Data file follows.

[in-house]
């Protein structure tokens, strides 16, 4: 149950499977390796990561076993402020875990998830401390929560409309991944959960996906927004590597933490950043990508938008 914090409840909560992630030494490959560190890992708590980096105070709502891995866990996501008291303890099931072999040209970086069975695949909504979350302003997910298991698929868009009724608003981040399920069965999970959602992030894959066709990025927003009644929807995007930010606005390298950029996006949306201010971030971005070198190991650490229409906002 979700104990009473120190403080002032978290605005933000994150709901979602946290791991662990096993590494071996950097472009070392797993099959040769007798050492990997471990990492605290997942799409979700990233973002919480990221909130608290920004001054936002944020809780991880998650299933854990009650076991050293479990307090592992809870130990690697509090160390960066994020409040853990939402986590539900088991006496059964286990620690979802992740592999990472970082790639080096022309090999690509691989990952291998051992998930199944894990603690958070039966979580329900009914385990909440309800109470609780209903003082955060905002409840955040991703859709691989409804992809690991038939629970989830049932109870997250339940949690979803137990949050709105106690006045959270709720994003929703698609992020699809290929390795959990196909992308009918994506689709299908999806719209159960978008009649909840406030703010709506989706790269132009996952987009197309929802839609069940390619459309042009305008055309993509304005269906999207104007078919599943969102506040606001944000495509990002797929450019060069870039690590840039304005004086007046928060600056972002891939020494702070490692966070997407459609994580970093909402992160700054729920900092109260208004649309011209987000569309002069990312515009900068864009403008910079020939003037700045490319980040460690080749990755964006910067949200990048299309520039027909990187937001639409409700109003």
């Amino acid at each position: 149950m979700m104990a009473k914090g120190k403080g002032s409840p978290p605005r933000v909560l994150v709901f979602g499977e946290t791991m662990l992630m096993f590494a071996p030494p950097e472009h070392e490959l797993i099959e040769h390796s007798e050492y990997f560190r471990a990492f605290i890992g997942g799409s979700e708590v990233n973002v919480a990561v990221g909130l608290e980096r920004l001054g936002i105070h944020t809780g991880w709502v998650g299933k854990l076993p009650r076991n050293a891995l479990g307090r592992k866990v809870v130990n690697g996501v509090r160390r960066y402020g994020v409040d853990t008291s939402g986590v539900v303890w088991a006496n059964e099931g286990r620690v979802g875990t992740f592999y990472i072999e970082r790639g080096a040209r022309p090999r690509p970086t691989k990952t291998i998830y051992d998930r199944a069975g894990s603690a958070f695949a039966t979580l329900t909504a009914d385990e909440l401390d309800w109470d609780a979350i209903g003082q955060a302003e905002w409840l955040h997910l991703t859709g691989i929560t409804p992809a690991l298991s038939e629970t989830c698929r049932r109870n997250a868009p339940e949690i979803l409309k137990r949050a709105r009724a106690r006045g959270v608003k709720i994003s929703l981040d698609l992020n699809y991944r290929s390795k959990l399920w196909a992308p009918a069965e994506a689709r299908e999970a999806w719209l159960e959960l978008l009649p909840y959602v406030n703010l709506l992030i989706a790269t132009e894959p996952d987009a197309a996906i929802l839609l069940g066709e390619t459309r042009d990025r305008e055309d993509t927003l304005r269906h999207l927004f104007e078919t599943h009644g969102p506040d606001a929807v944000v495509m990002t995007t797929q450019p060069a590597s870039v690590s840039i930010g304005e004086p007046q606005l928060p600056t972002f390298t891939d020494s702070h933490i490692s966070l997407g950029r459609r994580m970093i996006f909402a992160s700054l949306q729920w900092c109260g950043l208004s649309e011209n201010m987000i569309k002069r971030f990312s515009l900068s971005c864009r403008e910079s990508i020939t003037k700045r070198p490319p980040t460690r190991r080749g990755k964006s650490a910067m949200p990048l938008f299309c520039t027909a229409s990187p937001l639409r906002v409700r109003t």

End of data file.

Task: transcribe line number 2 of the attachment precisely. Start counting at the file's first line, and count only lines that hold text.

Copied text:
């Protein structure tokens, strides 16, 4: 149950499977390796990561076993402020875990998830401390929560409309991944959960996906927004590597933490950043990508938008 914090409840909560992630030494490959560190890992708590980096105070709502891995866990996501008291303890099931072999040209970086069975695949909504979350302003997910298991698929868009009724608003981040399920069965999970959602992030894959066709990025927003009644929807995007930010606005390298950029996006949306201010971030971005070198190991650490229409906002 979700104990009473120190403080002032978290605005933000994150709901979602946290791991662990096993590494071996950097472009070392797993099959040769007798050492990997471990990492605290997942799409979700990233973002919480990221909130608290920004001054936002944020809780991880998650299933854990009650076991050293479990307090592992809870130990690697509090160390960066994020409040853990939402986590539900088991006496059964286990620690979802992740592999990472970082790639080096022309090999690509691989990952291998051992998930199944894990603690958070039966979580329900009914385990909440309800109470609780209903003082955060905002409840955040991703859709691989409804992809690991038939629970989830049932109870997250339940949690979803137990949050709105106690006045959270709720994003929703698609992020699809290929390795959990196909992308009918994506689709299908999806719209159960978008009649909840406030703010709506989706790269132009996952987009197309929802839609069940390619459309042009305008055309993509304005269906999207104007078919599943969102506040606001944000495509990002797929450019060069870039690590840039304005004086007046928060600056972002891939020494702070490692966070997407459609994580970093909402992160700054729920900092109260208004649309011209987000569309002069990312515009900068864009403008910079020939003037700045490319980040460690080749990755964006910067949200990048299309520039027909990187937001639409409700109003």